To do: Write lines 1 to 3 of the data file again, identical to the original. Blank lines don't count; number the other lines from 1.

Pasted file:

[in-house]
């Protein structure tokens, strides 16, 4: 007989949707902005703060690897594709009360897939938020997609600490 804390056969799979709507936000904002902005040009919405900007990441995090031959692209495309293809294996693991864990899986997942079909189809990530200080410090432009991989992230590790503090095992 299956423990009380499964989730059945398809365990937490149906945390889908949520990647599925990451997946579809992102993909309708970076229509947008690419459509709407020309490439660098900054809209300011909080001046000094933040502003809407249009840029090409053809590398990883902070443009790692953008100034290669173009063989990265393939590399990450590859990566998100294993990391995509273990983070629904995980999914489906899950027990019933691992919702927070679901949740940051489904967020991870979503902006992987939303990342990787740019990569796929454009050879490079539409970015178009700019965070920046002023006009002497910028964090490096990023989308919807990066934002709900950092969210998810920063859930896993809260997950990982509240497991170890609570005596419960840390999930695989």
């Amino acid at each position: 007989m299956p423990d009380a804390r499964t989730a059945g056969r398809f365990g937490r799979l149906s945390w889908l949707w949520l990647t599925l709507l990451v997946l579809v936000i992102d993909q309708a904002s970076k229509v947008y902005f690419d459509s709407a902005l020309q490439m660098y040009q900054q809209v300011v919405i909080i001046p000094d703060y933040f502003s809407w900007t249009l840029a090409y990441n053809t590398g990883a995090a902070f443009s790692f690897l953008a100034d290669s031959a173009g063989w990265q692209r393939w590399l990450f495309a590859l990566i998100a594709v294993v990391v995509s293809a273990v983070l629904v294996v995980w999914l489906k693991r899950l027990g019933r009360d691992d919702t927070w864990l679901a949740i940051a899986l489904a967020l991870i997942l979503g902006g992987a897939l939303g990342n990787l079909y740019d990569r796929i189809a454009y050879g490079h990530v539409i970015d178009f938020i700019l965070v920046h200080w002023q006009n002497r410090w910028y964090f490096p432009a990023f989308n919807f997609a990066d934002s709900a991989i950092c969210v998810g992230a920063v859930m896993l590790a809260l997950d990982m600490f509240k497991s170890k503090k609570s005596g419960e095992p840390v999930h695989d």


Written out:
[in-house]
């Protein structure tokens, strides 16, 4: 007989949707902005703060690897594709009360897939938020997609600490 804390056969799979709507936000904002902005040009919405900007990441995090031959692209495309293809294996693991864990899986997942079909189809990530200080410090432009991989992230590790503090095992 299956423990009380499964989730059945398809365990937490149906945390889908949520990647599925990451997946579809992102993909309708970076229509947008690419459509709407020309490439660098900054809209300011909080001046000094933040502003809407249009840029090409053809590398990883902070443009790692953008100034290669173009063989990265393939590399990450590859990566998100294993990391995509273990983070629904995980999914489906899950027990019933691992919702927070679901949740940051489904967020991870979503902006992987939303990342990787740019990569796929454009050879490079539409970015178009700019965070920046002023006009002497910028964090490096990023989308919807990066934002709900950092969210998810920063859930896993809260997950990982509240497991170890609570005596419960840390999930695989």
């Amino acid at each position: 007989m299956p423990d009380a804390r499964t989730a059945g056969r398809f365990g937490r799979l149906s945390w889908l949707w949520l990647t599925l709507l990451v997946l579809v936000i992102d993909q309708a904002s970076k229509v947008y902005f690419d459509s709407a902005l020309q490439m660098y040009q900054q809209v300011v919405i909080i001046p000094d703060y933040f502003s809407w900007t249009l840029a090409y990441n053809t590398g990883a995090a902070f443009s790692f690897l953008a100034d290669s031959a173009g063989w990265q692209r393939w590399l990450f495309a590859l990566i998100a594709v294993v990391v995509s293809a273990v983070l629904v294996v995980w999914l489906k693991r899950l027990g019933r009360d691992d919702t927070w864990l679901a949740i940051a899986l489904a967020l991870i997942l979503g902006g992987a897939l939303g990342n990787l079909y740019d990569r796929i189809a454009y050879g490079h990530v539409i970015d178009f938020i700019l965070v920046h200080w002023q006009n002497r410090w910028y964090f490096p432009a990023f989308n919807f997609a990066d934002s709900a991989i950092c969210v998810g992230a920063v859930m896993l590790a809260l997950d990982m600490f509240k497991s170890k503090k609570s005596g419960e095992p840390v999930h695989d």